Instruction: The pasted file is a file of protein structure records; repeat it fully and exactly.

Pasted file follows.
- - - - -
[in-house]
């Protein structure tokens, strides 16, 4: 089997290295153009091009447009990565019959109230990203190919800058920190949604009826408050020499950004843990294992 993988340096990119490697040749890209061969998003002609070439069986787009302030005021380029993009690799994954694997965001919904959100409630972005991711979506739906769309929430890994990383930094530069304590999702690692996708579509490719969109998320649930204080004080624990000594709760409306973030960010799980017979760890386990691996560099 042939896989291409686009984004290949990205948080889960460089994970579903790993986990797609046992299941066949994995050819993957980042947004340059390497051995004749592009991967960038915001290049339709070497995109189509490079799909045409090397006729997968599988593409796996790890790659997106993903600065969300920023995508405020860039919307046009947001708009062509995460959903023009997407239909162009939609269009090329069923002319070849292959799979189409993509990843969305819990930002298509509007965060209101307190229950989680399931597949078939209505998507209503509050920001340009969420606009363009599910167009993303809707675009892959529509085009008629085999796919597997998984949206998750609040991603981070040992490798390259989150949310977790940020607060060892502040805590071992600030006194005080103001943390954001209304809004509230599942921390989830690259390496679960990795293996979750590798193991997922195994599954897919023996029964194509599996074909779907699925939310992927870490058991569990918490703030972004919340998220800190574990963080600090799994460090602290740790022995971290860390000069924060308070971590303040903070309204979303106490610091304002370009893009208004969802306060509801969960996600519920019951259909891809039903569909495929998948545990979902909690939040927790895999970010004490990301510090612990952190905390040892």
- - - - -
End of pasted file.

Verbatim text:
[in-house]
């Protein structure tokens, strides 16, 4: 089997290295153009091009447009990565019959109230990203190919800058920190949604009826408050020499950004843990294992 993988340096990119490697040749890209061969998003002609070439069986787009302030005021380029993009690799994954694997965001919904959100409630972005991711979506739906769309929430890994990383930094530069304590999702690692996708579509490719969109998320649930204080004080624990000594709760409306973030960010799980017979760890386990691996560099 042939896989291409686009984004290949990205948080889960460089994970579903790993986990797609046992299941066949994995050819993957980042947004340059390497051995004749592009991967960038915001290049339709070497995109189509490079799909045409090397006729997968599988593409796996790890790659997106993903600065969300920023995508405020860039919307046009947001708009062509995460959903023009997407239909162009939609269009090329069923002319070849292959799979189409993509990843969305819990930002298509509007965060209101307190229950989680399931597949078939209505998507209503509050920001340009969420606009363009599910167009993303809707675009892959529509085009008629085999796919597997998984949206998750609040991603981070040992490798390259989150949310977790940020607060060892502040805590071992600030006194005080103001943390954001209304809004509230599942921390989830690259390496679960990795293996979750590798193991997922195994599954897919023996029964194509599996074909779907699925939310992927870490058991569990918490703030972004919340998220800190574990963080600090799994460090602290740790022995971290860390000069924060308070971590303040903070309204979303106490610091304002370009893009208004969802306060509801969960996600519920019951259909891809039903569909495929998948545990979902909690939040927790895999970010004490990301510090612990952190905390040892």